With continued climate change issues, in most of the countries federal, and state governments are pushing for renewable energy sources. These plans are big business for construction companies.

  • US construction market to grow faster than China over next 15 years
  • Despite size, China powerhouse to drop to historic low of construction growth in 2016
  • India to provide a new engine of global growth for construction in emerging markets, growing at almost twice as fast as China
  • Europe will not recoup its ‘lost decade’ but the UK will be continental Europe’s stand-out growth market, overtaking Germany to become the world’s sixth largest construction market by 2030

A new report released today – Global Construction 2030 – forecasts the volume of construction output will grow by 85% to $15.5 trillion worldwide by 2030, with three countries – China, US and India – leading the way and accounting for 57% of all global growth.

The benchmark global study – the fourth in a series from Global Construction Perspectives and Oxford Economics – shows average global construction growth of 4.2% pa to 2030, outpacing that of global GDP by over one percentage point, driven by developed countries recovering from economic instability and emerging countries continuing to industrialize.

“China’s share of the world construction market will increase only marginally as growth slows in the world’s largest construction market to 2030. In comparison, US construction will grow faster than China over the next 15 years – growing by an average of five percent per annum. Meanwhile, we’re due to see a surge in construction rates in India as it overtakes Japan to become world’s third largest construction market by 2021,” – Graham Robinson, Executive Director, Global

Construction Perspectives.

China construction growth is to slow considerably with a slump in housing and the first ever decline in housing output for China will be registered this year. But, its transition to a consumer and services driven economy provides opportunity for growth in new types of construction in healthcare, education and social infrastructure, as well as retail and other consumer end-markets.

The construction market in India will grow almost twice as fast as China to 2030, providing a new engine of global growth in emerging markets. India’s urban population is expected to grow by a staggering 165 million by 2030, swelling Delhi by 10.4 million people to become the world’s second largest city.

“Although globally we see construction growing more rapidly than the overall economy, with developed markets forecast to rebound from their depressed levels, many will not be back to their previous peak levels even by 2030. The current weakness in most emerging countries is likely to be temporary, with higher growth rates soon returning,” – Mike Betts, Global Construction Perspectives.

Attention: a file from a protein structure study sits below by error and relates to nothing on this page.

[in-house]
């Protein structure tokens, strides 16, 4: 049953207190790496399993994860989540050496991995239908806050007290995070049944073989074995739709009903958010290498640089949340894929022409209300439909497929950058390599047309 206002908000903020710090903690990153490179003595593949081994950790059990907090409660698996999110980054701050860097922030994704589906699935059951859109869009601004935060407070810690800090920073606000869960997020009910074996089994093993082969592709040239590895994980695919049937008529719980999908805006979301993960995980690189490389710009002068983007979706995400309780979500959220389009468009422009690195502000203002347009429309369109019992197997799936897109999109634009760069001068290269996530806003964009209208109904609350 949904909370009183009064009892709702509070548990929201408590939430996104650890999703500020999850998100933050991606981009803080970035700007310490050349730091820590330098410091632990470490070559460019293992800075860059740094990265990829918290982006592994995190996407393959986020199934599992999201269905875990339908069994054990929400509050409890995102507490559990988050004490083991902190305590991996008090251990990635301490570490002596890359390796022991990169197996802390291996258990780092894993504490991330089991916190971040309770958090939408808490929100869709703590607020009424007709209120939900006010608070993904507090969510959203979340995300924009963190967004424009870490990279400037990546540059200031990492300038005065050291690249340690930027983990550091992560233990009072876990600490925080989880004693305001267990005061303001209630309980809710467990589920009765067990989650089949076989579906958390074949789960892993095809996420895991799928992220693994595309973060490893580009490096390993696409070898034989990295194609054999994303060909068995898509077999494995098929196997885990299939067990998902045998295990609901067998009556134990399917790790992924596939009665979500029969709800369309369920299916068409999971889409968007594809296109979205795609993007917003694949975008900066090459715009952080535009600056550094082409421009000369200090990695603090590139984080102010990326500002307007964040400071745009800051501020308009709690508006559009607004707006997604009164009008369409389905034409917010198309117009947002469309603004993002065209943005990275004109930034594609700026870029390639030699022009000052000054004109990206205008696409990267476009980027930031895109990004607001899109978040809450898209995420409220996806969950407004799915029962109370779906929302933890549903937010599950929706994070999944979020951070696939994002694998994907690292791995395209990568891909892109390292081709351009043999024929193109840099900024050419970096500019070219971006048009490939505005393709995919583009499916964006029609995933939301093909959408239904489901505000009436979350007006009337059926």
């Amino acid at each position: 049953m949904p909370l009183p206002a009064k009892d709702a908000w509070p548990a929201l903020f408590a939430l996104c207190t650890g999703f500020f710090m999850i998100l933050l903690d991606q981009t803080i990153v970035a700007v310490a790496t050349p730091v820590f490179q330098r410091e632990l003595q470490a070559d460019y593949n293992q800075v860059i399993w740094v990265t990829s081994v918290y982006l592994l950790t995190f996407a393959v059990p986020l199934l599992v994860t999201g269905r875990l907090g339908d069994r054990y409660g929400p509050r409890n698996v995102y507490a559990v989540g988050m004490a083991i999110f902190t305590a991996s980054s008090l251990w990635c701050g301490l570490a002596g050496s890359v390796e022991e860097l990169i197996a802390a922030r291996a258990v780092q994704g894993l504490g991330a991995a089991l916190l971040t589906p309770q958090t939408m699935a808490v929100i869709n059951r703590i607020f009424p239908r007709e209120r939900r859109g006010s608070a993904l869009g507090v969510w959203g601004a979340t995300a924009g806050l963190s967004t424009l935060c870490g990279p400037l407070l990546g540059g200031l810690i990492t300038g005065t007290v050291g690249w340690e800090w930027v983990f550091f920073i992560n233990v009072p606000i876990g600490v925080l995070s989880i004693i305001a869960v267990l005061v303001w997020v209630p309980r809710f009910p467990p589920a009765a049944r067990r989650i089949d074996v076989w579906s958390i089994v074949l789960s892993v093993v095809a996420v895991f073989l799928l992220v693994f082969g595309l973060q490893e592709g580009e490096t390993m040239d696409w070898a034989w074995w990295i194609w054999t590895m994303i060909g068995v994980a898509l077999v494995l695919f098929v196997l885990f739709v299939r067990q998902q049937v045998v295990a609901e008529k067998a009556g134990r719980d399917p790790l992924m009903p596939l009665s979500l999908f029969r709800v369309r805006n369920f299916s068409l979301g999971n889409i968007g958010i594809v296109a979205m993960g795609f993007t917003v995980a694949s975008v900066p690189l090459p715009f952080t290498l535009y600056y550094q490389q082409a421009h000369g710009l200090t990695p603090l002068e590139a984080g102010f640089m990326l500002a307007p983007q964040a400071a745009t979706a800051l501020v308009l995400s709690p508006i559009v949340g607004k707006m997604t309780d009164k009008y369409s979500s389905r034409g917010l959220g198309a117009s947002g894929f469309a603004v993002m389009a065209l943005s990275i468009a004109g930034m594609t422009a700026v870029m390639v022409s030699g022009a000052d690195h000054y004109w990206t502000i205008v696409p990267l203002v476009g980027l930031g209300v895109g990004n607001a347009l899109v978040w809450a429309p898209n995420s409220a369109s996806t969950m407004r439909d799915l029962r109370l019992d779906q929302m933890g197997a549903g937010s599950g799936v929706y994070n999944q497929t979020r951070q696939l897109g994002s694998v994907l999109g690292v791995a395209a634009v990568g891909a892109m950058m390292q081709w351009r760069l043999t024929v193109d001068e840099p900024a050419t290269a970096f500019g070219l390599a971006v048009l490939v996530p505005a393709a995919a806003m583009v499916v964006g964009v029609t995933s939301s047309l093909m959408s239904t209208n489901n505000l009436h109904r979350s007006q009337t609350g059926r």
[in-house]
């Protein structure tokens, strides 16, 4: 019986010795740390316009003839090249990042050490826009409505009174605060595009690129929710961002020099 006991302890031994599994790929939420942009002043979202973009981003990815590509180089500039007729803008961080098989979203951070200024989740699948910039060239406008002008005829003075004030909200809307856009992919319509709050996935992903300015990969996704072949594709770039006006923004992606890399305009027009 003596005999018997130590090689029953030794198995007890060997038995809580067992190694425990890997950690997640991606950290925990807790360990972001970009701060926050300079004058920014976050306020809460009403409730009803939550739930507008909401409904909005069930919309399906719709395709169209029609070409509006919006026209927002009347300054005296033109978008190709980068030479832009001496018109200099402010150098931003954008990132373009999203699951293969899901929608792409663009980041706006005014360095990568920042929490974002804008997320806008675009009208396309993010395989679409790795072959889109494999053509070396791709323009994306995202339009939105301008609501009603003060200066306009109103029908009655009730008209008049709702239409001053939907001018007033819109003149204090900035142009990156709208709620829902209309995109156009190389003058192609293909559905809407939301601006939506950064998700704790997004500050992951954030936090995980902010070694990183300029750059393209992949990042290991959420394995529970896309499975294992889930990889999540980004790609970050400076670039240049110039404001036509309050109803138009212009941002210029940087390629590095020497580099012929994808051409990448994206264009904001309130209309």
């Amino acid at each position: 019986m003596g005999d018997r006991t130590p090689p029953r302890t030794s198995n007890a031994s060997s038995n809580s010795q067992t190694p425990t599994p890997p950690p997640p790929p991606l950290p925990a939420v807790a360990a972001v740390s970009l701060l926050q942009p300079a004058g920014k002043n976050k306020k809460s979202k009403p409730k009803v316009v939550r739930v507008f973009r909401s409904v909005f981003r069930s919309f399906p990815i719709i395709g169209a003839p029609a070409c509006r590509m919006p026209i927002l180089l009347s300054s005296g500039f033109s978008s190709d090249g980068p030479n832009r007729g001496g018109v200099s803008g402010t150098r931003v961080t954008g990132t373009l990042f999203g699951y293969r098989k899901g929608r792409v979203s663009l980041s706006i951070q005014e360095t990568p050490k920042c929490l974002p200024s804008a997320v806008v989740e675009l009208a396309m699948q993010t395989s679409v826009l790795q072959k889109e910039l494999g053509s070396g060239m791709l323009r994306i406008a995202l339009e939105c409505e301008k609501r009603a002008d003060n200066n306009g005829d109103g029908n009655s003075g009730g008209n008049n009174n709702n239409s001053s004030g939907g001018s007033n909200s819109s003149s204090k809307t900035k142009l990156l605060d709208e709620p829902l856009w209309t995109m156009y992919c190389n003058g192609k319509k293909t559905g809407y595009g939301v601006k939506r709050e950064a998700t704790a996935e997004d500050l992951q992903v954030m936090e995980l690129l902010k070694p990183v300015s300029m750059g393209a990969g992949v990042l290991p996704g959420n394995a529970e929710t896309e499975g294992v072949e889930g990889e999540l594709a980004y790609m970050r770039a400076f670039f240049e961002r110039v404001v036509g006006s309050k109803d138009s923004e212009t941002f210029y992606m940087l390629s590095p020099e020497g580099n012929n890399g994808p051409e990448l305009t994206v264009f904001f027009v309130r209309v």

In the US construction growth will tilt towards the southern states, reflecting the region’s greater catch-up potential and higher population growth.

“Fed lift-off, expected as early as December, could mean a risk for construction growth in key emerging markets – Brazil, Russia, Turkey and India – that could all suffer from significant short-term reductions in growth for construction, with some of these countries potentially halving
growth. Whilst there is an interesting relationship between the top three countries, it is important not to forget that we see significant weakness in Brazil and Russia, whilst we see extraordinary growth in Indonesia. In Latin America, we expect Mexico to overtake Brazil, whilst Indonesia will overtake Japan by 2030,” – Jeremy Leonard, Director of Industry Services, Oxford Economics

Brazil risks a ‘lost decade’, as the stranglehold of excessive bureaucracy and the Petrobras scandal continues to hold back the economy and investment. The strong demographics that supported Brazilian growth are reversing, leading to stagnation in demand for construction over the longer-term.

When it comes to Europe, whilst it won’t recover to reach pre-crisis levels until 2025, the UK is a stand-out growth market, overtaking Germany to become the largest in Europe and the world’s sixth largest construction market by 2030.

“Construction is likely to be one of the most dynamic industrial sectors in the next fifteen years and is utterly crucial to the evolution of prosperous societies around the world. The numbers within this report are huge and that translates as creating vast numbers of new jobs and creating significant wealth for certain countries across the globe” – Fernando A. González, Chief Executive of global building materials company CEMEX